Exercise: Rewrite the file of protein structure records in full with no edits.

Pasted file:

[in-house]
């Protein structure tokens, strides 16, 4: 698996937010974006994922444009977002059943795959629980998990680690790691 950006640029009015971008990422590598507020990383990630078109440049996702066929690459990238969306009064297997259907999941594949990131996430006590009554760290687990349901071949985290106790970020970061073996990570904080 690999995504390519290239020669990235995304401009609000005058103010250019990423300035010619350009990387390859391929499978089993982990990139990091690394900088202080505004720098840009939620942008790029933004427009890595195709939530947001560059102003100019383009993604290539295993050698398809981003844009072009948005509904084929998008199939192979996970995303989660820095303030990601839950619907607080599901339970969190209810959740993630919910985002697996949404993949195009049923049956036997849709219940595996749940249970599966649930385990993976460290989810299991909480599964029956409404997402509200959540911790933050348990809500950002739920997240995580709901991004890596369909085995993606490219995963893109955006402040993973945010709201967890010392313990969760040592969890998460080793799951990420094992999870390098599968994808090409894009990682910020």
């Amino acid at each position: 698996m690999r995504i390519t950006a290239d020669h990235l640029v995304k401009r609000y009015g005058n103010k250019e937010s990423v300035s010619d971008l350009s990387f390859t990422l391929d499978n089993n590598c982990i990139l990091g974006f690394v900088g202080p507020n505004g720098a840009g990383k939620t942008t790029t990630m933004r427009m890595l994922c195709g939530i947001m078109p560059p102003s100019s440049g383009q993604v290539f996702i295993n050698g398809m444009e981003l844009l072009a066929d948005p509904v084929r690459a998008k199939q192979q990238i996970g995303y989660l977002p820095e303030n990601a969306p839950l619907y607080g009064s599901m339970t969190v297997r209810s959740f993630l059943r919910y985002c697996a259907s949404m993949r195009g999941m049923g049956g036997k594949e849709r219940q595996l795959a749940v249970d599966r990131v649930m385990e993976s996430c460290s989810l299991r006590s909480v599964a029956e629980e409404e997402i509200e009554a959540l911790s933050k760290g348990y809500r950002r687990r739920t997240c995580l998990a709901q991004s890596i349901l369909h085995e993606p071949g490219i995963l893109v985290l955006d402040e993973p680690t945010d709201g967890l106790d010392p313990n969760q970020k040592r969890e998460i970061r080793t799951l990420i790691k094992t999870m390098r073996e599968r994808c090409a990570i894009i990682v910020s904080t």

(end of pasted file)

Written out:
[in-house]
């Protein structure tokens, strides 16, 4: 698996937010974006994922444009977002059943795959629980998990680690790691 950006640029009015971008990422590598507020990383990630078109440049996702066929690459990238969306009064297997259907999941594949990131996430006590009554760290687990349901071949985290106790970020970061073996990570904080 690999995504390519290239020669990235995304401009609000005058103010250019990423300035010619350009990387390859391929499978089993982990990139990091690394900088202080505004720098840009939620942008790029933004427009890595195709939530947001560059102003100019383009993604290539295993050698398809981003844009072009948005509904084929998008199939192979996970995303989660820095303030990601839950619907607080599901339970969190209810959740993630919910985002697996949404993949195009049923049956036997849709219940595996749940249970599966649930385990993976460290989810299991909480599964029956409404997402509200959540911790933050348990809500950002739920997240995580709901991004890596369909085995993606490219995963893109955006402040993973945010709201967890010392313990969760040592969890998460080793799951990420094992999870390098599968994808090409894009990682910020």
């Amino acid at each position: 698996m690999r995504i390519t950006a290239d020669h990235l640029v995304k401009r609000y009015g005058n103010k250019e937010s990423v300035s010619d971008l350009s990387f390859t990422l391929d499978n089993n590598c982990i990139l990091g974006f690394v900088g202080p507020n505004g720098a840009g990383k939620t942008t790029t990630m933004r427009m890595l994922c195709g939530i947001m078109p560059p102003s100019s440049g383009q993604v290539f996702i295993n050698g398809m444009e981003l844009l072009a066929d948005p509904v084929r690459a998008k199939q192979q990238i996970g995303y989660l977002p820095e303030n990601a969306p839950l619907y607080g009064s599901m339970t969190v297997r209810s959740f993630l059943r919910y985002c697996a259907s949404m993949r195009g999941m049923g049956g036997k594949e849709r219940q595996l795959a749940v249970d599966r990131v649930m385990e993976s996430c460290s989810l299991r006590s909480v599964a029956e629980e409404e997402i509200e009554a959540l911790s933050k760290g348990y809500r950002r687990r739920t997240c995580l998990a709901q991004s890596i349901l369909h085995e993606p071949g490219i995963l893109v985290l955006d402040e993973p680690t945010d709201g967890l106790d010392p313990n969760q970020k040592r969890e998460i970061r080793t799951l990420i790691k094992t999870m390098r073996e599968r994808c090409a990570i894009i990682v910020s904080t």